Thursday, November 26, 2015

Happy Thanksgiving!

What we're really talking about is a wonderful day set aside on the fourth Thursday of November when no one diets. I mean, why else would they call it Thanksgiving?

Erma Bombeck
"from No One Diets on Thanksgiving"
26 November 1981

Happy Thanksgiving to all!

Wednesday, November 25, 2015

1907 New Zealand Water, a natural choice

I was watching the news the other night, and one of the reporters was doing a story on the water in the St. Louis area that, for 30% of the customers, tasted funny. But, the reporter added, they should be assured that it was safe and they were working on it.”  Uck, I thought, as I reached for a cool bottle of 1907 New Zealand Artesian water. What was giving it that funny taste?

If you have ever experienced something similar, or wondered why that cup of coffee, glass of iced tea, agua fresca, or other water-based beverage
tasted funny, have you ever given a thought to the water? Perhaps it's time that you should. As my son always says, If you think that water has no taste, then you haven't been to Michigan. I can add Pennsylvania to that list, along with Iron County in Missouri where I was punished sent to Girl Scout Camp one summer where we totally understood after that wretched week where Iron County got its name.

Water is an important, yet largely unappreciated ingredient in many things, and yet I doubt that most people give it much thought.

Sourced 680 feet deep at the foot of New Zealand’s Kaimanawa Ranges, resulting in pure, uncontaminated water, 1907 New Zealand water is naturally alkaline. The high alkalinity helps to keep your body well-balanced, and fight the high levels of acidity that can result from a fast-paced lifestyle that may not consist of all of the best foods all of the time.

So the next time you want a cool, refreshing beverage, or rich cup of coffee, reach for the water that will ensure that you get a pure, fresh, clean, unadulterated taste to whatever you are drinking.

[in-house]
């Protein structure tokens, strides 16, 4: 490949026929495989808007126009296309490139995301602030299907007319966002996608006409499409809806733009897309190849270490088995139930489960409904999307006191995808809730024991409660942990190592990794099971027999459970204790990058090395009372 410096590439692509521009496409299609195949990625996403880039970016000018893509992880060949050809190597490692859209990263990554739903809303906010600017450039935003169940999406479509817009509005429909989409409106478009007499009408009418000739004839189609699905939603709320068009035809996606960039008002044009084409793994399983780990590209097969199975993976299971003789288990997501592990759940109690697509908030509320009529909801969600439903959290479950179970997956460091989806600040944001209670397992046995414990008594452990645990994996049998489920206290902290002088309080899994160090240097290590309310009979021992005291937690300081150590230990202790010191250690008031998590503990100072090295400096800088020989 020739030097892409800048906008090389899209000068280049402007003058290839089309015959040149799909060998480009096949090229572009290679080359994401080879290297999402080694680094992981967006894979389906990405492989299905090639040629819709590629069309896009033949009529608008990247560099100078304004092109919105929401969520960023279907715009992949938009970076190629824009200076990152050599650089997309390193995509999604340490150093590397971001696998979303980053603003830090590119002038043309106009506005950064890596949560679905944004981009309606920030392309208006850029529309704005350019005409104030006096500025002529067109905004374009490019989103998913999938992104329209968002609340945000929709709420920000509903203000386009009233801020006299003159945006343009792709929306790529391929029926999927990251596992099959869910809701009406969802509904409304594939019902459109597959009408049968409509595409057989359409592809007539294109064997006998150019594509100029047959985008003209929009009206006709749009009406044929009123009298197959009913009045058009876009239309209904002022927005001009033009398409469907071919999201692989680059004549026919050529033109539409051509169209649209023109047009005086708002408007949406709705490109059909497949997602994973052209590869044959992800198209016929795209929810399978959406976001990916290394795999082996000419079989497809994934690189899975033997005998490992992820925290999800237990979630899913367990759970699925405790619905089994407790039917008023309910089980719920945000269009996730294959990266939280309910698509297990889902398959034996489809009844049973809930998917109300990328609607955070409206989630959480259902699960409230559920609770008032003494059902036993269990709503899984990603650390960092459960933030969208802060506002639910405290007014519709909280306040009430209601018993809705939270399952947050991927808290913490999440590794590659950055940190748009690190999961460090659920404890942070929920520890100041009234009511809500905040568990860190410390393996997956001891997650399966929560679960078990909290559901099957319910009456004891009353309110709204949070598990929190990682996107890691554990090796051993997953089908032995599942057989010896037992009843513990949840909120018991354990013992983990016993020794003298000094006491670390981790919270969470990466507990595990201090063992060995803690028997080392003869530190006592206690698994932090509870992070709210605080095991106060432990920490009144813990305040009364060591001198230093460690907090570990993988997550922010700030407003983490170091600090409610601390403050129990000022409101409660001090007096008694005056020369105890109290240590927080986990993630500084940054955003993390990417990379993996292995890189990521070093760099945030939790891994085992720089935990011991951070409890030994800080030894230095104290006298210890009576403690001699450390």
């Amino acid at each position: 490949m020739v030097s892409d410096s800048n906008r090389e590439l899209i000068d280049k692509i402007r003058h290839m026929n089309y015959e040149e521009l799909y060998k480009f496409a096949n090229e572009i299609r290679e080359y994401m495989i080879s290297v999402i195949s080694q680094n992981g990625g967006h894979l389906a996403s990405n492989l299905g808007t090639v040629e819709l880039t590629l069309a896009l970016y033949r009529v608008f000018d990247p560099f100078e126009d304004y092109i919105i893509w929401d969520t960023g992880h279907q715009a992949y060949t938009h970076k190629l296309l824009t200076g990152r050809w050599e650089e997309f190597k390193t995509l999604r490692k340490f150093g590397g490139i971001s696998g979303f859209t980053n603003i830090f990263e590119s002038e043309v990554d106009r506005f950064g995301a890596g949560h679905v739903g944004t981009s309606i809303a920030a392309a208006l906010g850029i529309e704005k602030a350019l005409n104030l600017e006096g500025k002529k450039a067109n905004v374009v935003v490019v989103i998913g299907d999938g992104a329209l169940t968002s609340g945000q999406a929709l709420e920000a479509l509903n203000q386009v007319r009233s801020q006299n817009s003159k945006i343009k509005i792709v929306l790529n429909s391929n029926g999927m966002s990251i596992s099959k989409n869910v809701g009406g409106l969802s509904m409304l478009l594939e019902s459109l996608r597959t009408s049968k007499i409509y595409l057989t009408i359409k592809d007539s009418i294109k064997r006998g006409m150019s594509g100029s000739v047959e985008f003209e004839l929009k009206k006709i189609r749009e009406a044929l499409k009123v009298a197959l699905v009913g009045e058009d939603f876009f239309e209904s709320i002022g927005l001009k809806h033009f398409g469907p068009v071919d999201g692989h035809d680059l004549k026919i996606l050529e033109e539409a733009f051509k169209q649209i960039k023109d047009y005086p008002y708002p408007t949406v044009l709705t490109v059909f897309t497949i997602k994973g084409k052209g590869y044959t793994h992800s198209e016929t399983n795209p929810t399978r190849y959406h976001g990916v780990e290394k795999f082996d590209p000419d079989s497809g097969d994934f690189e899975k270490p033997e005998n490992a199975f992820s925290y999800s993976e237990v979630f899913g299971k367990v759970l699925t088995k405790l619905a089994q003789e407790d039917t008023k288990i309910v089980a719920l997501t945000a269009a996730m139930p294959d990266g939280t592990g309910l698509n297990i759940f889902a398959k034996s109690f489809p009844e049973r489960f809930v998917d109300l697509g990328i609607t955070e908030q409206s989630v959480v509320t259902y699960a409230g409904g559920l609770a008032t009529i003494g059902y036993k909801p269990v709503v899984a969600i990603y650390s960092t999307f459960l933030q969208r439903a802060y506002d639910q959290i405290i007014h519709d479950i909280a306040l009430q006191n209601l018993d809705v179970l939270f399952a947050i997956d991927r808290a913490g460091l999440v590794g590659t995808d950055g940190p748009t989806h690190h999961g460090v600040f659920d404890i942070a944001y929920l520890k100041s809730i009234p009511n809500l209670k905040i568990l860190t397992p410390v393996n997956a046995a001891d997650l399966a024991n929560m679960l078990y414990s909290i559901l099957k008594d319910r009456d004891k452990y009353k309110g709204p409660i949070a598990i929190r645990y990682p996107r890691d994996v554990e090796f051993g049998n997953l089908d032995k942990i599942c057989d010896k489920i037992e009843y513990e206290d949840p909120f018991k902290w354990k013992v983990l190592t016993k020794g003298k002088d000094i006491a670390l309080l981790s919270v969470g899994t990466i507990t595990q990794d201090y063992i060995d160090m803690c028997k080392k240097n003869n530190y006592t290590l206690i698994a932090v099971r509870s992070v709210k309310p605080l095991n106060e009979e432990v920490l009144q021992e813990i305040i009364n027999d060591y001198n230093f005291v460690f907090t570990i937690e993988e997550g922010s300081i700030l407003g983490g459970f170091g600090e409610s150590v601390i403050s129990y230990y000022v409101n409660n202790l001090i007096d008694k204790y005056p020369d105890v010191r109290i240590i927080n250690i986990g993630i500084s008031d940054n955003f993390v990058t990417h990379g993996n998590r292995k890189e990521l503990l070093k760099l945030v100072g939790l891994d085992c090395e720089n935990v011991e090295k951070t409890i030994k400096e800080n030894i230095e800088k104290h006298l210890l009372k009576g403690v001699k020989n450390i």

Thanks to the good people at 1907 for providing me with some of the best water that I have ever tasted!

Cheesy Baked Meatballs

I never much cared for anything with tomatoes when I was a kid. I opted for mustard over ketchup (making me a bit of a youthful neighborhood oddity), and would always forego any type of Italian food, including pizza. Tomato sauce always tasted bitter to me. As I got older and became serious about cooking, I learned about the wonders of bechamel sauce, and how beautifully it pairs with tomato sauce in Italian dishes, tempering the sauce, turning into a dish that is absolutely wonderful.

For this reason I have been stalking the Cheesy Skillet Meatball recipe that has appeared on both the
12 Tomatoes and View from Grand Island blogs. I love meatballs, and with one version of this recipe making use of bechamel, I figured they had to be good.  So I combined the two and came up with I think is probably my favorite meatball yet. I added a few more seasonings to the meatballs to give them a bit more of a kick, and baked them longer than either recipe suggested. We loved them! As an added plus, they reheat perfectly, and make the best meatball sandwich that I think I have ever tasted.
Cheesy Baked Meatballs
1 lb. ground beef
1 extra-large egg
1/2 cup Italian breadcrumbs
1 Tbl. minced onion
1 tsp. onion salt
1/2 tsp. dried oregano
1/2 tsp. dried thyme
1/2 tsp. fresh cracked black pepper
1/2 tsp. Beef or Montreal Steak Seasoning
1 heaping Tbsp. ketchup
Pinch of cayenne pepper

16 oz. jar of your favorite pasta sauce
(I use Paul Newman’s Sockarooni)

2 cups shredded mozzarella cheese

2 cups whole milk
3 tablespoons unsalted butter
2 tablespoons all-purpose flour
1/8 teaspoon ground nutmeg
1/4 teaspoon kosher salt

Set the oven to 350ºF.

Crack the egg into a large mixing bowl and whisk until blended. Add the meat, breaking it apart as you add it to the bowl. Add the remaining ingredients EXCEPT the tomato sauce and the mozzarella cheese. Mix to combine everything well, using your fingertips. Don't compact the meat, and don't over mix.

Scoop out the meat into approximately 15 balls (I used a small ice cream scoop.) and roll the balls into nice rounds with your hands.

Place the meatballs on a baking sheet and bake for 15 minutes.

After you put the meatballs in the oven, pour the sauce into a 1-1/2 quart casserole dish and place in the oven along with the meatballs for the last 10 minutes of cooking, to heat up the sauce.

While meatballs are baking, melt butter in a medium saucepan over medium heat. Whisk in flour and cook, stirring constantly, until roux is golden, smooth, and paste-like, 5-7 minutes.

While continuing to whisk, stir in whole milk. Bring mixture to a boil and cook for 10 minutes, or until thickened. Stir in salt and nutmeg.

Remove both pans from the oven and transfer the meatballs to the skillet, nestling them into the sauce. Bake 15 minutes. Top with bechamel. Return the skillet to the oven and cook for another 15 minutes, if you made your meatballs smaller or larger, the cooking time may vary.

Remove the skillet again and top with the cheese. Return to the oven to melt the cheese, 2-3 minutes.

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